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In physics, yank is the derivative of force with respect to time.[1] Expressed as an equation, yank Y is:

$\mathbf{Y}=\frac{\mathrm{d}\mathbf{F}}{\mathrm{d}t}$

where F is force and $\frac{\mathrm{d}}{\mathrm{d}t}$ is the derivative with respect to time $t$.

The term yank is not universally recognized but is commonly used.[citation needed] The units of yank are force per time, or equivalently, mass times length per time cubed; in the SI unit system this is kilogram metres per second cubed (kg·m/s3), or Newtons per second (N/s).

## Relation to other physical quantities

Newton's second law of motion says that:

$\mathbf{F}=\frac{\mathrm{d}\mathbf{p}}{\mathrm{d}t}$

where p is momentum, so if we combine the above two equations:

$\mathbf{Y}=\frac{\mathrm{d}\mathbf{F}}{\mathrm{d}t}=\frac{\mathrm{d}}{\mathrm{d}t}\left(\frac{\mathrm{d}\mathbf{p}}{\mathrm{d}t}\right)=\frac{\mathrm{d}^2\mathbf{p}}{\mathrm{d}t^2}=\frac{\mathrm{d}^2(m\mathbf{v})}{\mathrm{d}t^2}=\frac{\mathrm{d}^2 m}{\mathrm{d}t^2}\mathbf{v}+2\frac{\mathrm{d}m}{\mathrm{d}t}\frac{\mathrm{d}\mathbf{v}}{\mathrm{d}t}+m\frac{\mathrm{d}^2\mathbf{v}}{\mathrm{d}t^2}$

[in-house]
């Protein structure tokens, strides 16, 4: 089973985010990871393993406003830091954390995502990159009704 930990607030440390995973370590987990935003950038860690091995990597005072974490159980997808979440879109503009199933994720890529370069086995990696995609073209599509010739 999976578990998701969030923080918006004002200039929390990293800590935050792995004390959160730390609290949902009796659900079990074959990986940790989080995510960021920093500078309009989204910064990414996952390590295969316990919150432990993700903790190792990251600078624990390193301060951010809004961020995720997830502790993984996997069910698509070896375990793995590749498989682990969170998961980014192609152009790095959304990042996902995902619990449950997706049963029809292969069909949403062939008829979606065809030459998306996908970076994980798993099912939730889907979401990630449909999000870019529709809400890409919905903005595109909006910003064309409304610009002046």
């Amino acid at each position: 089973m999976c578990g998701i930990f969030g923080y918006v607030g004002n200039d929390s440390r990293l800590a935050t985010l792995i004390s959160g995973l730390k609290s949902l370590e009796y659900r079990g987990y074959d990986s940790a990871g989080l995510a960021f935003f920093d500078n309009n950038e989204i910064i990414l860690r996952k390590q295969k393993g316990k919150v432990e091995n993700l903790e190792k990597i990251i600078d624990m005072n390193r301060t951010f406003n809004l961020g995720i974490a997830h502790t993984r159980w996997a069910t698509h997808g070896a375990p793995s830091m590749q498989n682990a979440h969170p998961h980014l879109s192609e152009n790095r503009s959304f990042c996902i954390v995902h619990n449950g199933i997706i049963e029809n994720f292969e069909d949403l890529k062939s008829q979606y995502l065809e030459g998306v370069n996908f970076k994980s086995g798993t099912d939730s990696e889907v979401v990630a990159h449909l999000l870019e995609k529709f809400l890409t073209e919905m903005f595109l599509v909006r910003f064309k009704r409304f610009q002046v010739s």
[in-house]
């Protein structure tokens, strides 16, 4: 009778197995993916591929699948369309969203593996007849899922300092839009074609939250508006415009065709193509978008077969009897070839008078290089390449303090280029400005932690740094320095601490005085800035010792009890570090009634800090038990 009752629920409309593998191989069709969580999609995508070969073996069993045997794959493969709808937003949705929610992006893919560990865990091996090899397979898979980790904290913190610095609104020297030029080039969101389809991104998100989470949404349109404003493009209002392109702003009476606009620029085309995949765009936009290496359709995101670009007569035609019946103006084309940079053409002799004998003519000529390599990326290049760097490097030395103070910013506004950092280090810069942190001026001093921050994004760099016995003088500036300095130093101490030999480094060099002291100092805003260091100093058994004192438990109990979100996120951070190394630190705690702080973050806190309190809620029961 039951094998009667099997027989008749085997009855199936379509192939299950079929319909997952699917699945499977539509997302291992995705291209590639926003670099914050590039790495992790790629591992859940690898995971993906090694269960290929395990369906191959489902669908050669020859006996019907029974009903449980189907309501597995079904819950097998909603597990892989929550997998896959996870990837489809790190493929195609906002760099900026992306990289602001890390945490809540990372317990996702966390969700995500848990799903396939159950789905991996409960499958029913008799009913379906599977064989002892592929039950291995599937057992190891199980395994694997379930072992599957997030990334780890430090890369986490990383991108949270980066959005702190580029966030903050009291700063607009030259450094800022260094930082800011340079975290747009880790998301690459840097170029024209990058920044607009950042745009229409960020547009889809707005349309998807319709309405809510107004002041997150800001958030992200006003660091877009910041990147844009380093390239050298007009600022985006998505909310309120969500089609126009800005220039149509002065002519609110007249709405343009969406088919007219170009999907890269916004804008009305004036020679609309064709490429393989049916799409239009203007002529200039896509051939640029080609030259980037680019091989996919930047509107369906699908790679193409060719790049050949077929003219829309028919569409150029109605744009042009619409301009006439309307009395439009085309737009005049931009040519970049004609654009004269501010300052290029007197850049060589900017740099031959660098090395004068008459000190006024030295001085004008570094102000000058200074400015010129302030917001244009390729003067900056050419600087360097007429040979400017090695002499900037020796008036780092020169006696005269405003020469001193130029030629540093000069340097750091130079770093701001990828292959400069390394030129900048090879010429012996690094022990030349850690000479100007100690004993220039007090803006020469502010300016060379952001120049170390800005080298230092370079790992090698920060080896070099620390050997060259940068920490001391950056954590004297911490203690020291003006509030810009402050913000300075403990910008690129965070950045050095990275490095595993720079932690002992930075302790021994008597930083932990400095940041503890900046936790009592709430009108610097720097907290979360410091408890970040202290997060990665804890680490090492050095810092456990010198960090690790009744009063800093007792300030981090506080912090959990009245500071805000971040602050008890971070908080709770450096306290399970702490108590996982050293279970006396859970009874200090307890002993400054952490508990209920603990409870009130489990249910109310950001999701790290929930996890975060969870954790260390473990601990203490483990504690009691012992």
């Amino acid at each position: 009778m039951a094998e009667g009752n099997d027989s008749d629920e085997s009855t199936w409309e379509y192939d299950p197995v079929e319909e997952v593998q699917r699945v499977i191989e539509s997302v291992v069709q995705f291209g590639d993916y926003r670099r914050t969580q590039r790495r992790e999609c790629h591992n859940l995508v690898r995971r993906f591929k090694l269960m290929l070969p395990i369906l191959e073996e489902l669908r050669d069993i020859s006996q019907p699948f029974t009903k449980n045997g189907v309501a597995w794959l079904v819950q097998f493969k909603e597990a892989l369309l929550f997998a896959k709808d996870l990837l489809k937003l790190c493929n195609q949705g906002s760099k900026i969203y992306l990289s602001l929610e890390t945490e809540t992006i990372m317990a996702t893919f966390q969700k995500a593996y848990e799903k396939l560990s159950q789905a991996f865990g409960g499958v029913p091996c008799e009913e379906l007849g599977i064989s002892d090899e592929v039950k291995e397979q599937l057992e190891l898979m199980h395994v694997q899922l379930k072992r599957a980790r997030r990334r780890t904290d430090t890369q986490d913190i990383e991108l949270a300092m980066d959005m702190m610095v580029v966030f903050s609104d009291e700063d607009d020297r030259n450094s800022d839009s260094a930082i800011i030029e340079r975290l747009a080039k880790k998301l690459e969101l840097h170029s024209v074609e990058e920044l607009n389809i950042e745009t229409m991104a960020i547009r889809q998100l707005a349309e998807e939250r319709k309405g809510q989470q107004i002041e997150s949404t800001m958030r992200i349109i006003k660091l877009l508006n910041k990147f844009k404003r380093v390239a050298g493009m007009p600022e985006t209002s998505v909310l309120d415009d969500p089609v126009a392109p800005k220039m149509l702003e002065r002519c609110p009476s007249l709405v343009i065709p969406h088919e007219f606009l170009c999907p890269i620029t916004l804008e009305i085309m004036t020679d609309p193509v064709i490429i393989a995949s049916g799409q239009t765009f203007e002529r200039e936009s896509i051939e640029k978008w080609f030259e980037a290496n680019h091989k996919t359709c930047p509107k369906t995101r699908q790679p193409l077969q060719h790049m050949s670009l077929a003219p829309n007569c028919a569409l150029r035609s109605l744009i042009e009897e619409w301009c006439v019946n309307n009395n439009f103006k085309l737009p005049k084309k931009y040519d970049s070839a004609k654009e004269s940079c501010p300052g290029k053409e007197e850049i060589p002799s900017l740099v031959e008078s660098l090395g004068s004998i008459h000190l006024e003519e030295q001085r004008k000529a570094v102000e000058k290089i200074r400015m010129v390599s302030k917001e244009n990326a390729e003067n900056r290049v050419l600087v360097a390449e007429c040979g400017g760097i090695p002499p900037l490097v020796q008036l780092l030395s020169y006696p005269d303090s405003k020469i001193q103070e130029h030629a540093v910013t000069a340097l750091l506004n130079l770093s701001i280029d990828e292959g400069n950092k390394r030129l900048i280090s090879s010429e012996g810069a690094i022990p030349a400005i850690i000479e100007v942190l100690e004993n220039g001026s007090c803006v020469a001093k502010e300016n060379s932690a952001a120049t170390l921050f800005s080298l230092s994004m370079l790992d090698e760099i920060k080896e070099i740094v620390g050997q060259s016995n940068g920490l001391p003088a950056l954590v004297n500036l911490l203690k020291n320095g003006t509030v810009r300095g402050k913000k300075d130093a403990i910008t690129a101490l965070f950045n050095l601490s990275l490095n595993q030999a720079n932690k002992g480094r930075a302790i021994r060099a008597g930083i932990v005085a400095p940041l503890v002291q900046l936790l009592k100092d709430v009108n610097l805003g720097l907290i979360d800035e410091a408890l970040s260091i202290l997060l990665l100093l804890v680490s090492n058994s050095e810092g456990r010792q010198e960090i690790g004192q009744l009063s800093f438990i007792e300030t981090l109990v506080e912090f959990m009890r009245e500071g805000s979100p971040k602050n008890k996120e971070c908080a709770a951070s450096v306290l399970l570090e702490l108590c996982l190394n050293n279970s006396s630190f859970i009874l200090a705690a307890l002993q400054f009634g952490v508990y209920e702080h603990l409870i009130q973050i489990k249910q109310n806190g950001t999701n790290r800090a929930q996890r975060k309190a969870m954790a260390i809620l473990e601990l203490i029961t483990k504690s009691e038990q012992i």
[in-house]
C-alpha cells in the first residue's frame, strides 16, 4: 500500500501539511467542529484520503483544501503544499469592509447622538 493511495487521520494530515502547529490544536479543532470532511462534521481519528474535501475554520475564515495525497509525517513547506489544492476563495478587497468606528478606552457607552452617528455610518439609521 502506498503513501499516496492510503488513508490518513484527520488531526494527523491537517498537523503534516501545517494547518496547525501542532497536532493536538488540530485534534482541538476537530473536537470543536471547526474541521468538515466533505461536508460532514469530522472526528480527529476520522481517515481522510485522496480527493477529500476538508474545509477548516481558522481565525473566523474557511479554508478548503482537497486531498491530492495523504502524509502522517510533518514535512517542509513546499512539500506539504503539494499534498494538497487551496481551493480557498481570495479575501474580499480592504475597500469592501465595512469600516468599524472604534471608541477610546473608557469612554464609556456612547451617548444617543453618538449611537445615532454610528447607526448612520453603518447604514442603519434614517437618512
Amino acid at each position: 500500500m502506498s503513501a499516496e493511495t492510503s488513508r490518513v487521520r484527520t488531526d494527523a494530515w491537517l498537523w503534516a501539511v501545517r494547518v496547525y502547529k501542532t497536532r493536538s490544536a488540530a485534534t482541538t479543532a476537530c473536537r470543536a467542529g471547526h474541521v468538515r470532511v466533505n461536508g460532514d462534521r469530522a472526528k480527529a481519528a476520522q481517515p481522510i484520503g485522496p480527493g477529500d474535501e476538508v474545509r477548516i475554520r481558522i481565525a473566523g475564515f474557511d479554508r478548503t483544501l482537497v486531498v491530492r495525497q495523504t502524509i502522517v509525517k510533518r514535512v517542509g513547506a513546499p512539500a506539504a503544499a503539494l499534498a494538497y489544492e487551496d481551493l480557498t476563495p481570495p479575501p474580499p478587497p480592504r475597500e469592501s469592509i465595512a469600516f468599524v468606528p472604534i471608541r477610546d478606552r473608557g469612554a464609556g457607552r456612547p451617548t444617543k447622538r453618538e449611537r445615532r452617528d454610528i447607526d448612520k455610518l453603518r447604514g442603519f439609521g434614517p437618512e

where $m$ is mass and v is velocity. If the mass isn't changing over time (i.e. it's constant), then:

$\mathbf{Y}=m\frac{\mathrm{d}^2\mathbf{v}}{\mathrm{d}t^2}$

which can also be written as:

$\mathbf{Y}=m\mathbf{j}$

where j is jerk.

## References

1. Gragert, Stephanie (November 1998). What is the term used for the third derivative of position?. Usenet Physics and Relativity FAQ. Math Dept., University of California, Riverside. Retrieved on 2008-03-12.